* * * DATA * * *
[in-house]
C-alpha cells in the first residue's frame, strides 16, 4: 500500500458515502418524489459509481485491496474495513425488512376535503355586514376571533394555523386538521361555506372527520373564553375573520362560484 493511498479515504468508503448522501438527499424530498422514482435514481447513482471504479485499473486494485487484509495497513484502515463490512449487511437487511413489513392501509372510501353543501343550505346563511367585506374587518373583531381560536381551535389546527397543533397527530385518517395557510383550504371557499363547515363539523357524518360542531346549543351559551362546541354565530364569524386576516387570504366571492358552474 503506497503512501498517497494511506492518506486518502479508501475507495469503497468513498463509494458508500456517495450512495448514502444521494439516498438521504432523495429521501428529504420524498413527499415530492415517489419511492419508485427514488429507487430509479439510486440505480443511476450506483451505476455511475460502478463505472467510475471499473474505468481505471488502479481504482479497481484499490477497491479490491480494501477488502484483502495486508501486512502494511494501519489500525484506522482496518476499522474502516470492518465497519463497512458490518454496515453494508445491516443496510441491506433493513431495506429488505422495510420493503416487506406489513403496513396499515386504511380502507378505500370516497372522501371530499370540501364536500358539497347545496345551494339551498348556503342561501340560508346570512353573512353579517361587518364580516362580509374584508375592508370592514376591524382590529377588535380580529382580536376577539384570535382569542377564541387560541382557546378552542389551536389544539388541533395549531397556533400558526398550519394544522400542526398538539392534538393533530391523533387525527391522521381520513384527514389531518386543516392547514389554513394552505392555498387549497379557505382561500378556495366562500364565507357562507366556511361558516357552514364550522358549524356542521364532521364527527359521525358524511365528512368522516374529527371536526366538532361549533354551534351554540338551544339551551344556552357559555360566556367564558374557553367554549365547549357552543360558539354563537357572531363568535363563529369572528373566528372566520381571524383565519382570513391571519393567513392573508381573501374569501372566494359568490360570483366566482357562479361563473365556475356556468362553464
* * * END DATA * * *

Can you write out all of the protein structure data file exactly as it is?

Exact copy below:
[in-house]
C-alpha cells in the first residue's frame, strides 16, 4: 500500500458515502418524489459509481485491496474495513425488512376535503355586514376571533394555523386538521361555506372527520373564553375573520362560484 493511498479515504468508503448522501438527499424530498422514482435514481447513482471504479485499473486494485487484509495497513484502515463490512449487511437487511413489513392501509372510501353543501343550505346563511367585506374587518373583531381560536381551535389546527397543533397527530385518517395557510383550504371557499363547515363539523357524518360542531346549543351559551362546541354565530364569524386576516387570504366571492358552474 503506497503512501498517497494511506492518506486518502479508501475507495469503497468513498463509494458508500456517495450512495448514502444521494439516498438521504432523495429521501428529504420524498413527499415530492415517489419511492419508485427514488429507487430509479439510486440505480443511476450506483451505476455511475460502478463505472467510475471499473474505468481505471488502479481504482479497481484499490477497491479490491480494501477488502484483502495486508501486512502494511494501519489500525484506522482496518476499522474502516470492518465497519463497512458490518454496515453494508445491516443496510441491506433493513431495506429488505422495510420493503416487506406489513403496513396499515386504511380502507378505500370516497372522501371530499370540501364536500358539497347545496345551494339551498348556503342561501340560508346570512353573512353579517361587518364580516362580509374584508375592508370592514376591524382590529377588535380580529382580536376577539384570535382569542377564541387560541382557546378552542389551536389544539388541533395549531397556533400558526398550519394544522400542526398538539392534538393533530391523533387525527391522521381520513384527514389531518386543516392547514389554513394552505392555498387549497379557505382561500378556495366562500364565507357562507366556511361558516357552514364550522358549524356542521364532521364527527359521525358524511365528512368522516374529527371536526366538532361549533354551534351554540338551544339551551344556552357559555360566556367564558374557553367554549365547549357552543360558539354563537357572531363568535363563529369572528373566528372566520381571524383565519382570513391571519393567513392573508381573501374569501372566494359568490360570483366566482357562479361563473365556475356556468362553464